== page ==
Locally there lived a mother of Deaf children named Bronwyn O’Hara.  

I remember quite clearly how vocal she was on the issue. It was a gateway for her own children to see that people who are Deaf can do anything and, well, hearing playing Deaf is just wrong.  It’s the same discussion we are still having about white actors playing people of color or whitewashing roles in movies; ‘playing Deaf’ is just wrong. 

When they announced that Nick Andros would be played by Rob Lowe it caused a great amount of upset here. None more openly than Bronwyn O’Hara.  

Now here is where we get to rumor and conjecture. There is a possibly apocryphal story that Bronwyn, after much… we will call it dialogue or persuasion, got an audience with Stephen King at a group of trailers set up to support the production near our local zoo. Legend has it that it got heated.  Very very heated.  

Like I said, that was the story at the time. But I tend to believe it (if it’s not true Bronwyn I don’t want to know-I like the legend), the reason I believe it is that while Rob Lowe still played the role of Nick Andros, Bronwyn appears to have gotten to Mr. King. She stuck in his mind.  How do I know? 

While Mr. King was overseeing the production of The Stand he was writing a novel titled “Rose Madder.”

Ladies and Gentlemen I give you page 418 of the Stephen King novel Rose Madder!

Yes, Bronwyn’s rhetoric was so skilled that he called her “wonderful,” but so upsetting that he also KILLED HER OFF with a brain aneurysm! Seriously, you have to love the symbolism!!!

I will have achieved legendary argument status when and only when my opponent’s sole recourse and response is to write a novel wherein he or she says nice things about me… and then kills me off!  

That is the top of the O’Hara Scale.  

Life goals.  

Life goals.

Note from Uncle Dale: Why It’s Important.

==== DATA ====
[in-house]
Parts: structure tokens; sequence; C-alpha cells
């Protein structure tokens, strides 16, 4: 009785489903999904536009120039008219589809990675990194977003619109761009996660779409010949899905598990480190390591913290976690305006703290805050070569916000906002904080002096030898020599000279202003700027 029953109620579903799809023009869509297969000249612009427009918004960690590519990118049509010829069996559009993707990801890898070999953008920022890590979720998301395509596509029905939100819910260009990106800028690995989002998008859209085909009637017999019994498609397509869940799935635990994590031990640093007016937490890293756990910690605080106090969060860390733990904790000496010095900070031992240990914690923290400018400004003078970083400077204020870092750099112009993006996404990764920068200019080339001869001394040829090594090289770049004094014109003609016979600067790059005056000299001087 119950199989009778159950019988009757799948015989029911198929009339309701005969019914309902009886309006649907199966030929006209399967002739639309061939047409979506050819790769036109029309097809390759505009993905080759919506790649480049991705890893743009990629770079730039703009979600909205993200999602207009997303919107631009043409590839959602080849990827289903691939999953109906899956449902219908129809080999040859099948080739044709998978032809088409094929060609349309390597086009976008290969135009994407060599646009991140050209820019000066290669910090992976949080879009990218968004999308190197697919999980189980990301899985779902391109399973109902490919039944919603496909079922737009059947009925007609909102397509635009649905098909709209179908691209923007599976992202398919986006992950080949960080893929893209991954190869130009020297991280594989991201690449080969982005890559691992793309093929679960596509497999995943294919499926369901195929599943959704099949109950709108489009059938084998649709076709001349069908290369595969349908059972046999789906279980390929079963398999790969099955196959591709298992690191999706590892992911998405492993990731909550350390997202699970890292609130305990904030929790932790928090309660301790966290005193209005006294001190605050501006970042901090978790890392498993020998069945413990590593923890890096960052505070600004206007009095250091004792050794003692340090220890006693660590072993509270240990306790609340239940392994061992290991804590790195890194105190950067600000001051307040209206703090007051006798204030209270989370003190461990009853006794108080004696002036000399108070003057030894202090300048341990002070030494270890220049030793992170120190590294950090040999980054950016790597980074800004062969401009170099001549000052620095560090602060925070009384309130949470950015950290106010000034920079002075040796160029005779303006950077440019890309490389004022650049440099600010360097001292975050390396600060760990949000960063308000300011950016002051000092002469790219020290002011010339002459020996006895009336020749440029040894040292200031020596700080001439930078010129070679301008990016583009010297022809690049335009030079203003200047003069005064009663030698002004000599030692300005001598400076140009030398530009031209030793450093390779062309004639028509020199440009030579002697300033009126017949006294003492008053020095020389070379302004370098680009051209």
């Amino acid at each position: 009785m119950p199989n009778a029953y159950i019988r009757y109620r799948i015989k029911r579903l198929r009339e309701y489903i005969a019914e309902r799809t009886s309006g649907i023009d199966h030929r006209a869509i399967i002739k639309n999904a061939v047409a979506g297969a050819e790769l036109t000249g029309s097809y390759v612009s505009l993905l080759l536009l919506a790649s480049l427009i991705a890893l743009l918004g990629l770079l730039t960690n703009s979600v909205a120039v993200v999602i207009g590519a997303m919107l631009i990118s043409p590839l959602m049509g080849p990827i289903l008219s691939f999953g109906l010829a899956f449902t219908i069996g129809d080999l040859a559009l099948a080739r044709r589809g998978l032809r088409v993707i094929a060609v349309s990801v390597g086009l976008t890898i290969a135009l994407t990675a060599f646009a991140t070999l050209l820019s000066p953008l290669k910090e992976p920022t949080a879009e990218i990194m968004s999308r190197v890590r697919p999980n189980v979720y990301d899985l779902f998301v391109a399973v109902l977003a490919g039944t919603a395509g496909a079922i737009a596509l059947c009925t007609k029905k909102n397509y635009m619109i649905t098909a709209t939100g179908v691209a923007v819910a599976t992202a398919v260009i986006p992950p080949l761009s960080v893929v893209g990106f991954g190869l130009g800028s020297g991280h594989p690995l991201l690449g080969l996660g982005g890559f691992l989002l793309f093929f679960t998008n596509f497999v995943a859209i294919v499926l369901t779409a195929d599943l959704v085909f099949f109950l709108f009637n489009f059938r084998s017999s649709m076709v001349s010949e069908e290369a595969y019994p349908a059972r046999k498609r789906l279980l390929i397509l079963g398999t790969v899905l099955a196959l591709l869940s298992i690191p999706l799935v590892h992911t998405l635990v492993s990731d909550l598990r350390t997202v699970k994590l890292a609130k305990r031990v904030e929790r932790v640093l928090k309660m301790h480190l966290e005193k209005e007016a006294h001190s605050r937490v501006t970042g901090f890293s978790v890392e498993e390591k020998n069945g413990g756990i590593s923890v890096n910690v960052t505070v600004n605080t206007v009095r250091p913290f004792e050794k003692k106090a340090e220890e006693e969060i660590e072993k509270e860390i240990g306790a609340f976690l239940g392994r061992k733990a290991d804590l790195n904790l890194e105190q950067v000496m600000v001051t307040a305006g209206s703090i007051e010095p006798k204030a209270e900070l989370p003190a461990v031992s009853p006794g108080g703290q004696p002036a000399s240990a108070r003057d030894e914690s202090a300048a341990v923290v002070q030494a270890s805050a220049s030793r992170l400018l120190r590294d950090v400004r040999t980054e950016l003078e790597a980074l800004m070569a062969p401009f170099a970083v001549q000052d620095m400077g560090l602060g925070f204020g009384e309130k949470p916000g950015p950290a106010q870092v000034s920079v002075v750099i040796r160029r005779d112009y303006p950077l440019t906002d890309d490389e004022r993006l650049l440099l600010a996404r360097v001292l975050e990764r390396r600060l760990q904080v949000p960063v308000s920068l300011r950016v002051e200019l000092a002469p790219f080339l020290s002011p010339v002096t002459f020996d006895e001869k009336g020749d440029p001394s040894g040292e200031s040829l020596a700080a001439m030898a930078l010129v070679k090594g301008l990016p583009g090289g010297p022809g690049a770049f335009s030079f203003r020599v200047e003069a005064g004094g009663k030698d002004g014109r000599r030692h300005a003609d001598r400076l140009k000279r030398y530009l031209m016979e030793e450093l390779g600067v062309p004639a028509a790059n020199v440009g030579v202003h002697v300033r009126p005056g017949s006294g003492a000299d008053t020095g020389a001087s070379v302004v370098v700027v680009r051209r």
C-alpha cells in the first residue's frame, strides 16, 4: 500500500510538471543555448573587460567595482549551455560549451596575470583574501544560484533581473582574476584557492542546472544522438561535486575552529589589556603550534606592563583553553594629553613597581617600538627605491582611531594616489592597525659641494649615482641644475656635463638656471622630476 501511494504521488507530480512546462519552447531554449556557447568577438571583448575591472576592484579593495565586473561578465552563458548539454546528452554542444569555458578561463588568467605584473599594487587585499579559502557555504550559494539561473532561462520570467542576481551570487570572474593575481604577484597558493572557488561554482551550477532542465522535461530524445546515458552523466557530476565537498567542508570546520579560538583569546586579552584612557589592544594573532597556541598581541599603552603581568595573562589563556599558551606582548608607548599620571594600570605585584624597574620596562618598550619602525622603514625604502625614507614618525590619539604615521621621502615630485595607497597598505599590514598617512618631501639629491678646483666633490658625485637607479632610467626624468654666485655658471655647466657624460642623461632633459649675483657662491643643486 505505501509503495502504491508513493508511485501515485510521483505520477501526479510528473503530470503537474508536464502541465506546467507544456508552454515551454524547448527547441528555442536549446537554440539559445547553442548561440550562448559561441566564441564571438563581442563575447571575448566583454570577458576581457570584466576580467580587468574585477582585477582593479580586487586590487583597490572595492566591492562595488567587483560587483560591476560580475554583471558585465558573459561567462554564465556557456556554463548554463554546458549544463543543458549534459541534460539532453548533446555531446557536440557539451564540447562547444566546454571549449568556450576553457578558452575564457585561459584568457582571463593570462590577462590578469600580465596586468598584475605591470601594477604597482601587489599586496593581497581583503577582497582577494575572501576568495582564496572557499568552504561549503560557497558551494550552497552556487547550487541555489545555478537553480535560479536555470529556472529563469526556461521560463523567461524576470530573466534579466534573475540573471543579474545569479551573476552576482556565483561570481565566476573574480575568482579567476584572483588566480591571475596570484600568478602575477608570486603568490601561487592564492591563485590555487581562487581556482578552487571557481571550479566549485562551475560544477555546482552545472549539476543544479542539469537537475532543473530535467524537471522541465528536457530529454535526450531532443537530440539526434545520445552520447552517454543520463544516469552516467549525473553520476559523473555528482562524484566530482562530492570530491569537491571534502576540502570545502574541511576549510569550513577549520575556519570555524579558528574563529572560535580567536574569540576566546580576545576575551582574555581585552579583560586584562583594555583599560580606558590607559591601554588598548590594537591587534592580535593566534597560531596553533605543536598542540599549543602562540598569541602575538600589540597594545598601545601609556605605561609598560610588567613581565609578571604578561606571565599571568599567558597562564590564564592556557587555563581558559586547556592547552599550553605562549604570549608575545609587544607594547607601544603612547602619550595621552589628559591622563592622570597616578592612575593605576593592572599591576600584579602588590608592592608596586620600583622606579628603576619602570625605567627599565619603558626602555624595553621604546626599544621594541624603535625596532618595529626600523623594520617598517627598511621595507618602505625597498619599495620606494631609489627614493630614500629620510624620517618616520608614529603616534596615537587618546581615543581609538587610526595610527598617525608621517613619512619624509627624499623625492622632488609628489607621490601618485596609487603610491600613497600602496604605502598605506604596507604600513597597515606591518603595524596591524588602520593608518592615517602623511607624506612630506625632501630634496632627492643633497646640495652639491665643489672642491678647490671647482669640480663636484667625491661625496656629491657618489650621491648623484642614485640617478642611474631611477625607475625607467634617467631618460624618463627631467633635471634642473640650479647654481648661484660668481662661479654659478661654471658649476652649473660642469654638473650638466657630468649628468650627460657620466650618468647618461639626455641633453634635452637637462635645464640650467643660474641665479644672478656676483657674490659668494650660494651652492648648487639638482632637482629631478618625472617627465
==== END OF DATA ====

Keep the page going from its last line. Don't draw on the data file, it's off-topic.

Hello everyone! Uncle Dale here.

So today I was reading some comments on a Facebook group for interpreters (the group is for discussions of best practices and resources). One of the interpreters asked a question and many many interpreters answered with statements like “the ADA requires that doctors provide interpreters.” Or “the ADA says they must provide qualified interpreters…”

Here is the problem.  It doesn’t.  No where in either Section 504 or the ADA is there ever a situation where either law says, “if… then you must provide an interpreter.”  No where.

What the laws say is doctors or lawyers or accountants… must provide “effective communication.”  There are certain situations where effective communication could not happen without an interpreter, but that is fact based not a matter of law…

Unless the facts are so clear that it can be decided as a matter of law.  But to make sure you have the facts organized in such a way that an interpreter would be required as a matter of law, you have to understand the law. The whole law.  Not just the parts you want to use to demand an interpreter, but the ways you have to document things and ask for things and which law you want to use in a specific situation with these facts and at that business or agency…

So. My “How to request a live interpreter at the ER” got thousands of views.  “Where do 504s come from” did not. It was 12 minutes long.  It seemed boring.

It’s important.  You should watch it.

Grin.

Note from Uncle Dale: This is What the Website is FOR!

I know three posts in one day is getting a little excessive. But I looked back and the first day I loaded like 30 Rules. For a while I was doing three a day.  That got a little “overloady” for everyone I think. 

Anyway, a friend just sent me one of those “urgent” emails; the ones with the red exclamation point. The subject line said in all caps “HAVE YOU SEEN THIS?

https://www.usor.utah.gov/dhh/terps

Did you give them permission to do this?”

The answer to both questions is no.  

But the real answer is “YAY!”  That is what the blog is here for.  This link meets all the criteria I ask. It’s accessible and it cites the source.  

I want this info out there.  So again, “YAY!”

If you want to link for your school or agency please do.  Just make sure you cite the source and are not charging for this information.

I would love a heads up if you link. 

Thanks! 

Edit: BTW… thanks for looking out for me!  I do appreciate it!

Note from Uncle Dale: ASLTA

Hello Juan and all (for some weird reason this auto-corrected from “one and all.” I was going to fix it, but in today’s political climate I figured it was time Juan got a special hello!)

The national conference for the American Sign Language Teacher’s Association (ASLTA) has been going on this week right here in my own backyard.  Unfortunately my pesky lawyer job has kept me away from most of the festivities (a mere block away yesterday) so I have had only a few minutes to pop in and reconnect with some dear long lost friends (shout out Marla!).  However I would not miss the closing show!